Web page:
Even as Bayer AG got a jury verdict slashed to $25.3 million from $80.3 million in a California case alleging exposure to its Roundup weed killer causes cancer, the judge who made the cut found the company's behavior "reprehensible".
Despite Bayer's arguments, U.S. District Judge Vince Chhabria maintained that the $5.27 million in compensatory damages awarded by a jury supported the evidence brought against Bayer for Hardeman's claims. Vince Chhabria, a U.S. district judge, cut that figure to about $20 million, determining the original amount was too high relative to the $5.3 million in compensatory damages and therefore "constitutionally impermissible", according to Reuters . "While Monsanto repeatedly intones that it stands by the safety of its product, the evidence at trial painted the picture of a company focused on attacking or undermining the people who raised concerns, to the exclusion of being an objective arbiter of Roundup's safety", Judge Chhabria said in his ruling. He additionally mentioned the jury acted moderately in awarding punitive damages.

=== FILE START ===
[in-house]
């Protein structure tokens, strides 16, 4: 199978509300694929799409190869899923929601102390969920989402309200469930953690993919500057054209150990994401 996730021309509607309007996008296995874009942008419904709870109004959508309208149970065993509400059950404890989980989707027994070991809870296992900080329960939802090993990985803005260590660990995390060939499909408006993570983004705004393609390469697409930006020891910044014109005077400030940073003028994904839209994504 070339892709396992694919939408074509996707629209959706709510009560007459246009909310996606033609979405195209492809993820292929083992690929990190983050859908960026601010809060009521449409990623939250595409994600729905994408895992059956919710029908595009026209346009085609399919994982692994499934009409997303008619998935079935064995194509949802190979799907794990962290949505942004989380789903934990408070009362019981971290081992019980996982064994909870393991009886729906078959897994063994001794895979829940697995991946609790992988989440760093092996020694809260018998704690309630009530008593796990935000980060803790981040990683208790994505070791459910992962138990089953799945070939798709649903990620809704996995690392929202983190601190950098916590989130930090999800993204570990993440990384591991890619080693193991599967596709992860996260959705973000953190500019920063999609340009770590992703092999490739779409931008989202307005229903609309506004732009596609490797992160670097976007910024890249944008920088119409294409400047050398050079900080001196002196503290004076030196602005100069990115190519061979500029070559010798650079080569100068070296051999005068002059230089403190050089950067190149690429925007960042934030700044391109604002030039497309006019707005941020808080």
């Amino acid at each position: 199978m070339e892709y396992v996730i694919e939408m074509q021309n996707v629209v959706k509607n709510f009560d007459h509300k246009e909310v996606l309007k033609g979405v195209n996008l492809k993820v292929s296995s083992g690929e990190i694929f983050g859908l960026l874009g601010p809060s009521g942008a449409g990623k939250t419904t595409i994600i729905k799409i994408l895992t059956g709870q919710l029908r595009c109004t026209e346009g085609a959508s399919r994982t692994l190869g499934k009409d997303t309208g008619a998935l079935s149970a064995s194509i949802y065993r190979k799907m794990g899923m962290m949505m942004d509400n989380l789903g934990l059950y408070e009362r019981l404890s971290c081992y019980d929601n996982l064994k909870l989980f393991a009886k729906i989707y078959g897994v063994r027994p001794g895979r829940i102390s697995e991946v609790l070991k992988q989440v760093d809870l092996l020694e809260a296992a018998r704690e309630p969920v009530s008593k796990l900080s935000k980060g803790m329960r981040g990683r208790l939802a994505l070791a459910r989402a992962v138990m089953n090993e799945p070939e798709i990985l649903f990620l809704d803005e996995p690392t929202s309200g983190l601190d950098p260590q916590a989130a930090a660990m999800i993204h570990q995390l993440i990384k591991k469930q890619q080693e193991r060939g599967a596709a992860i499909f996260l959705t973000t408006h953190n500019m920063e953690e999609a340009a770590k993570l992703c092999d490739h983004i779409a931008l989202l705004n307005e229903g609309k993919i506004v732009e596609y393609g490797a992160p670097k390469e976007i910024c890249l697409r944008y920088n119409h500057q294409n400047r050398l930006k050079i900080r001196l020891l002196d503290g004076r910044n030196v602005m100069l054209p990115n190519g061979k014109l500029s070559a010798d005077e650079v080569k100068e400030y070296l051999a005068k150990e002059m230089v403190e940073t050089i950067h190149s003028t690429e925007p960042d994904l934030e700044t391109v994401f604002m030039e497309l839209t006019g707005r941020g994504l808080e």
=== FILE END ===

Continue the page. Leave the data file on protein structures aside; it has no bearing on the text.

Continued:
"Monsanto's conduct, while reprehensible, does not warrant a ratio of that magnitude, particularly in the absence of evidence showing intentional concealment of a known or obvious safety risk", Chhabria wrote.
Hardeman mentioned he used Roundup for a few years beginning within the 1980s to deal with poison oak and weeds on his property.
Hardeman claims that glyphosate, the key chemical in Roundup, played a substantial factor in his non-Hodgkin's lymphoma (NHL).
"The Court's decision to reduce the punitive damage award is a step in the right direction, as constitutional limitations and controlling precedent dictate that excessive damage awards like those in this case be reduced".
However, Judge Chhabria stressed that the "metaphorical jury is still out" on whether glyphosate causes National Hockey League, and argued that the approval of the product from multiple worldwide agencies "diminishes - to a degree - Monsanto's culpability".
Roundup was long manufactured by Monsanto Co, which Bayer now owns.
"We're happy that the choose denied Monsanto's movement to throw out the decision, and acknowledged that Monsanto deserved to be punished", Jennifer Moore, a lawyer for Hardeman, mentioned in an interview.
The judge explained that a motion of this type could only be granted if he was convinced from the evidence that the jury was incorrect in its original verdict.
Judge Chhabria had many harsh words for Monsanto, which was purchased a year ago by Bayer AG.
The case is In re: Roundup Products Liability Litigation, MDL 2741, U.S. District Court, Northern District of California (San Francisco).
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